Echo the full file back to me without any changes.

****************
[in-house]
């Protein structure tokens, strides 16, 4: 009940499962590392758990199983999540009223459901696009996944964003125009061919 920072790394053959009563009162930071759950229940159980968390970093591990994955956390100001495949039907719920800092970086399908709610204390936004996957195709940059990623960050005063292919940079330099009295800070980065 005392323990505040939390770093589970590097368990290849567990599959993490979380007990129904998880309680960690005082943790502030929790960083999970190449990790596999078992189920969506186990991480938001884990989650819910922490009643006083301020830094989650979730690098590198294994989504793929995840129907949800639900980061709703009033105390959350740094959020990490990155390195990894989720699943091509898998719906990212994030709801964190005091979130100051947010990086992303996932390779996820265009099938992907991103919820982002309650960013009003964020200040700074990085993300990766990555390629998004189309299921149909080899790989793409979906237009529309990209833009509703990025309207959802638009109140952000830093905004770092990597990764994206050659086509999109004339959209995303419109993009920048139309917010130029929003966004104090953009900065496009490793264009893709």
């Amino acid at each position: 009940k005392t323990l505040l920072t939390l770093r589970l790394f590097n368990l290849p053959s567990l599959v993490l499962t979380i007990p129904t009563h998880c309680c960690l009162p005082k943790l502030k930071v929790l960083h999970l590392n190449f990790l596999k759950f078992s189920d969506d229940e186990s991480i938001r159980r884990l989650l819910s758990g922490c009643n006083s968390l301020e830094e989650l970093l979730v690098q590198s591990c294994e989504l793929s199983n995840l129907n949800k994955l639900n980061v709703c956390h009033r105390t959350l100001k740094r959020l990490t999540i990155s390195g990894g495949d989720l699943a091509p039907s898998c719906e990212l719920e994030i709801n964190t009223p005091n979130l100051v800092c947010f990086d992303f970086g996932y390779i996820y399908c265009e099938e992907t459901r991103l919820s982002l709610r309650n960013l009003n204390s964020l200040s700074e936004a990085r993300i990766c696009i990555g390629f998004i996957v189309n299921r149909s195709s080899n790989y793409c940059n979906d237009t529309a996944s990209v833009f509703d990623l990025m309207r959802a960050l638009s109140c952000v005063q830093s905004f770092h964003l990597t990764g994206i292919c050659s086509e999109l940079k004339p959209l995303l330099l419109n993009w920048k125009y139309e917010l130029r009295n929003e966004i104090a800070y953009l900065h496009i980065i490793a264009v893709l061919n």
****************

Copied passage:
[in-house]
């Protein structure tokens, strides 16, 4: 009940499962590392758990199983999540009223459901696009996944964003125009061919 920072790394053959009563009162930071759950229940159980968390970093591990994955956390100001495949039907719920800092970086399908709610204390936004996957195709940059990623960050005063292919940079330099009295800070980065 005392323990505040939390770093589970590097368990290849567990599959993490979380007990129904998880309680960690005082943790502030929790960083999970190449990790596999078992189920969506186990991480938001884990989650819910922490009643006083301020830094989650979730690098590198294994989504793929995840129907949800639900980061709703009033105390959350740094959020990490990155390195990894989720699943091509898998719906990212994030709801964190005091979130100051947010990086992303996932390779996820265009099938992907991103919820982002309650960013009003964020200040700074990085993300990766990555390629998004189309299921149909080899790989793409979906237009529309990209833009509703990025309207959802638009109140952000830093905004770092990597990764994206050659086509999109004339959209995303419109993009920048139309917010130029929003966004104090953009900065496009490793264009893709």
């Amino acid at each position: 009940k005392t323990l505040l920072t939390l770093r589970l790394f590097n368990l290849p053959s567990l599959v993490l499962t979380i007990p129904t009563h998880c309680c960690l009162p005082k943790l502030k930071v929790l960083h999970l590392n190449f990790l596999k759950f078992s189920d969506d229940e186990s991480i938001r159980r884990l989650l819910s758990g922490c009643n006083s968390l301020e830094e989650l970093l979730v690098q590198s591990c294994e989504l793929s199983n995840l129907n949800k994955l639900n980061v709703c956390h009033r105390t959350l100001k740094r959020l990490t999540i990155s390195g990894g495949d989720l699943a091509p039907s898998c719906e990212l719920e994030i709801n964190t009223p005091n979130l100051v800092c947010f990086d992303f970086g996932y390779i996820y399908c265009e099938e992907t459901r991103l919820s982002l709610r309650n960013l009003n204390s964020l200040s700074e936004a990085r993300i990766c696009i990555g390629f998004i996957v189309n299921r149909s195709s080899n790989y793409c940059n979906d237009t529309a996944s990209v833009f509703d990623l990025m309207r959802a960050l638009s109140c952000v005063q830093s905004f770092h964003l990597t990764g994206i292919c050659s086509e999109l940079k004339p959209l995303l330099l419109n993009w920048k125009y139309e917010l130029r009295n929003e966004i104090a800070y953009l900065h496009i980065i490793a264009v893709l061919n």